Once upon a time, we had jack-o-lanterns that were beginning to rot. Being the lazy landscapers and environmentalists that we are, we thought we’d kill two birds with one stone and fill in a hole in our yard by composting our rotting pumpkins and leaves in this hole.
Fast forward several months, and I came home one day to discover an enormous puddle of water coming out of my laundry room. When the plumbers arrived, they walked the perimeter of the house looking for the access point to the main pipe. Upon reaching a conclusion as to the likely best source of access, they proceeded to dig.
“Oh!” he said, “This is a pumpkin hole!”
“Ummm, yeah. So, we were actually trying to fill in that hole in the yard, but now I’m guessing that’s not the best idea???” I replied sheepishly.
I wonder how often the plumbers tell the story about the lady with the jack-o-lantern corpses buried in her yard.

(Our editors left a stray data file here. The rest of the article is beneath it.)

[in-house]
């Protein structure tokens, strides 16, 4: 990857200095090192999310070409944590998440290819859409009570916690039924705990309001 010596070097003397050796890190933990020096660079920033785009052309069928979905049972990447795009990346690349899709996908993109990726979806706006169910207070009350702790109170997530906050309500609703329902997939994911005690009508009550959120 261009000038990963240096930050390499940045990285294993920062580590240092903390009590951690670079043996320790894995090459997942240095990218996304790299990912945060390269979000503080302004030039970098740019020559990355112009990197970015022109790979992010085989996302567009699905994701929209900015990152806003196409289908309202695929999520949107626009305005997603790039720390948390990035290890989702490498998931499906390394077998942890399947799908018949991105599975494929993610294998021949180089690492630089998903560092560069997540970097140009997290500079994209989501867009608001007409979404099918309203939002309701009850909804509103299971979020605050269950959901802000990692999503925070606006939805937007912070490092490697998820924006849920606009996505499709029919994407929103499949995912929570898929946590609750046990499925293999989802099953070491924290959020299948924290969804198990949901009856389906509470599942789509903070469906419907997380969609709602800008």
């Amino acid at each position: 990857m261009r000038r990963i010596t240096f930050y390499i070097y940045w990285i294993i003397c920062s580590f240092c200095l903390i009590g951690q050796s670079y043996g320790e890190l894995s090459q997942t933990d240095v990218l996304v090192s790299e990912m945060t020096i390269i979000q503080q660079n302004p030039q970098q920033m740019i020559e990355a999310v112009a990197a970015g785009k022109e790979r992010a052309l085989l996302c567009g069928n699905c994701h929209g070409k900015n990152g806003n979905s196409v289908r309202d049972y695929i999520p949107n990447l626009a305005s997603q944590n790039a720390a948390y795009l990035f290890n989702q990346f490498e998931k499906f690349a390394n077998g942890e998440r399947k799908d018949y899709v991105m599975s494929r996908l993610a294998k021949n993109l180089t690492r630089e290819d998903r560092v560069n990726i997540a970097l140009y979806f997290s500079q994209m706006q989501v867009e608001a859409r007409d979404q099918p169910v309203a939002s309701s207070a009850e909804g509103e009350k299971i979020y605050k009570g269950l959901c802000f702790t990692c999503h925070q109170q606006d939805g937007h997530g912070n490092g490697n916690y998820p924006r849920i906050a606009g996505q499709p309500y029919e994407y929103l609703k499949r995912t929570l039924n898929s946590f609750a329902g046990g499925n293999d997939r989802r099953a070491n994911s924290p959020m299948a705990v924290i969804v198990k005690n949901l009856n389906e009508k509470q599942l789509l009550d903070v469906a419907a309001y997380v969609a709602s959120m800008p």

Fast forward several more months, and one day we noticed that a hardy, little plant had sprouted. Intrigued, we didn’t weed it or mow over it. We just let it be.
Now, look at it! It’s a monster of a pumpkin vine with the beginnings of the tiniest pumpkin.
So, all I’m saying is that if this pumpkin vine can grow this strong and healthy in a hole that apparently leads to the sewer line after having been torn up and dug up by plumbers, then perhaps something equally strong and healthy can grow in us as we endure the upheaval of this fertilizer storm we call 2020.